This ever-growing collection of links represents my favorite online music resources in a wide variety of categories. Please let me know if any of the links don’t work!
The SAA is the not-for-profit organization that supports, guides and promotes Suzuki education in North, Central and South America. They provide information and services for teachers, parents, educators, and others who are interested in making music education available to all children
This website has tons of good information on it. I always have to allow extra time if I’m going to click on that link, because I am sure to see 4 other things that also catch my eye when I visit! There are articles for parents, teachers, and kids about how to practice effectively, how to fix problem spots, how to perform, and many other topics. There are theory worksheets that can be printed and theory activities that can be done on the computer. There is a musical dictionary, a blank staff paper printer, and even music crosswords. I use this site as a resource for some of the atricles I write and share, and as a source of new ideas or just for fun.
This website is an extensive compliation of free online recordings of classical music. Over 6,000 recordings are currently indexed by composer or by instrument. It usually takes a few clicks to get to the actual recording, but the list is very extensive and is a good way to hear a wide variety of songs without needing to purchase lots of recordings.
Classics for Kids is a website that offers musical games, composer information in a variety of formats, a musical dictionary, online radio programs about composers and other musical topics, and listening samples from various time periods. A new composer is featured each month, with a new radio broadcast (5-10 minutes long) each week about the composer and a corresponding activity sheet.
This is the place to come for a posture check up. Compare the online photos with your home practice set-up to determine if your student needs a change in seating to result in a change in sound. The before-and-after photos of common positioning problems are especially helpful.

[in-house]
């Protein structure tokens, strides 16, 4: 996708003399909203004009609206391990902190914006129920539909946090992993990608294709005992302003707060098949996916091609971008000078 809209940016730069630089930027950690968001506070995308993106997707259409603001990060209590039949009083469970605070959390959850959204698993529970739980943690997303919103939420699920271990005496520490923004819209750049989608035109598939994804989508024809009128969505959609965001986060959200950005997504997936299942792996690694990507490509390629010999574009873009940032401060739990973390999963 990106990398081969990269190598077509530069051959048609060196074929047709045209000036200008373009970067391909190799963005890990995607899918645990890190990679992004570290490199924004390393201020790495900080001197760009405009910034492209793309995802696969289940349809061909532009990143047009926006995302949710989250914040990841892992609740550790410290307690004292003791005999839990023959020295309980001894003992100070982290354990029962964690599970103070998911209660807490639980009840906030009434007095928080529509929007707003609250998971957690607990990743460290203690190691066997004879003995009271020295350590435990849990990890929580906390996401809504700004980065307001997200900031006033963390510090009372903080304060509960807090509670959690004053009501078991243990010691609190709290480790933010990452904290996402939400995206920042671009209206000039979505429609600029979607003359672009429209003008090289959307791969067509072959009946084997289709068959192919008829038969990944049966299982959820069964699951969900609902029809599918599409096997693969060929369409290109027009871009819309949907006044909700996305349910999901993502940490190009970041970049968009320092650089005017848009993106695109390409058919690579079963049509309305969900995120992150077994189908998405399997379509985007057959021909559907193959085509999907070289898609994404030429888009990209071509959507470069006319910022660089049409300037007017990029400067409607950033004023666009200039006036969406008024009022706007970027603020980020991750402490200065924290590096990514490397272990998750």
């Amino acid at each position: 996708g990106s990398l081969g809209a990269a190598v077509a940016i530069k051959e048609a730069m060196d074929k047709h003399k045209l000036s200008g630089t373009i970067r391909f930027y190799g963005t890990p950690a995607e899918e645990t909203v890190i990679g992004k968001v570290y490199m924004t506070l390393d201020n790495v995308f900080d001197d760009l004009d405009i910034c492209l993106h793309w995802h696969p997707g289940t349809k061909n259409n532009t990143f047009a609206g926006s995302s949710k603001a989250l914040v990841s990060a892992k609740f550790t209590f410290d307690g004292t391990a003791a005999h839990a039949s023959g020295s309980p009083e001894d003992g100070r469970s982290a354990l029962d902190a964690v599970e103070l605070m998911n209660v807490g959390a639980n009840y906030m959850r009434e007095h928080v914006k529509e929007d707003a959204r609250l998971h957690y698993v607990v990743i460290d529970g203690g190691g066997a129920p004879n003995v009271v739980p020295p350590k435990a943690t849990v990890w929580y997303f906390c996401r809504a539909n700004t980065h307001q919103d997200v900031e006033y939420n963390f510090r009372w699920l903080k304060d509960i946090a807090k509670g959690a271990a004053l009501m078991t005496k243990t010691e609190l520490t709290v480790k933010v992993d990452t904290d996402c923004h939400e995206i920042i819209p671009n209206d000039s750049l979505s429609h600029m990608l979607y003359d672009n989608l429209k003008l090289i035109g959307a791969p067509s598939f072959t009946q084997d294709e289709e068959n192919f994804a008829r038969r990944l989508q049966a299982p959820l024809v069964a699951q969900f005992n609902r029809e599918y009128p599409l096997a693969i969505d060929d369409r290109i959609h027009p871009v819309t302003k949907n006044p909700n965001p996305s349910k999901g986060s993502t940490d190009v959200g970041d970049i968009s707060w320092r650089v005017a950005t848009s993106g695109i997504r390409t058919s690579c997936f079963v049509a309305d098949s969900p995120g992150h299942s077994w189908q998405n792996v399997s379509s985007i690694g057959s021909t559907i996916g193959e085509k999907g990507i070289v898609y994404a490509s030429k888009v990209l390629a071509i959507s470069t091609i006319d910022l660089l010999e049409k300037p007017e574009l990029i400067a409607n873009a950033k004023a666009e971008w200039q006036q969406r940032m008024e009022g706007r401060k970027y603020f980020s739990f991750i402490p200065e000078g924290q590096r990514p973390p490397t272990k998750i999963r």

This website has lots of quick-loading animated demonstrations of basic musical concepts. There is a section that shows the different instruments of the orchestra, complete with pictures, sound samples, and even the ability to turn the instruments around or zoom in for a closer look. The Music Lab section has fun demos that cover concepts such as harmony, rhythm, tempo, pitch, and musical symbols.
For a basic overview of music theory and history with simple graphic illustrations, this is the place to go. There is also information about how various kinds of instruments work and a demonstration of how to conduct music in different time signatures. The most fun part of the site is the Flash piano, which can be played with the mouse or the keyboard. The piano can be left up in its own window and used to practice other things on the site (or on other sites, for that matter!)
This website features pdf files of over 10,000 pieces of music for a variety of instruments. There are many sites with free music available, but I feature this one because it is easy to search and doesn’t require a membership or a special program to view and print files.
This website is an very extensive source of information about playing the piano. It is not the prettiest or the best organized site on the block, but there is a lot of information to be uncovered! Favorite parts of the site for me are the Electronic Musical Dictionary, the Tips for Kids page, and the Links to Other Interesting Sites. I don’t agree with all the articles, but there is certainly plenty to read and explore.
KIDiddles is a fun place for more information about classic kids songs. There are activity sheets, lyric sheets, audio files, and even some music scores to download and print. The songs are indexed either alphabetically or by category.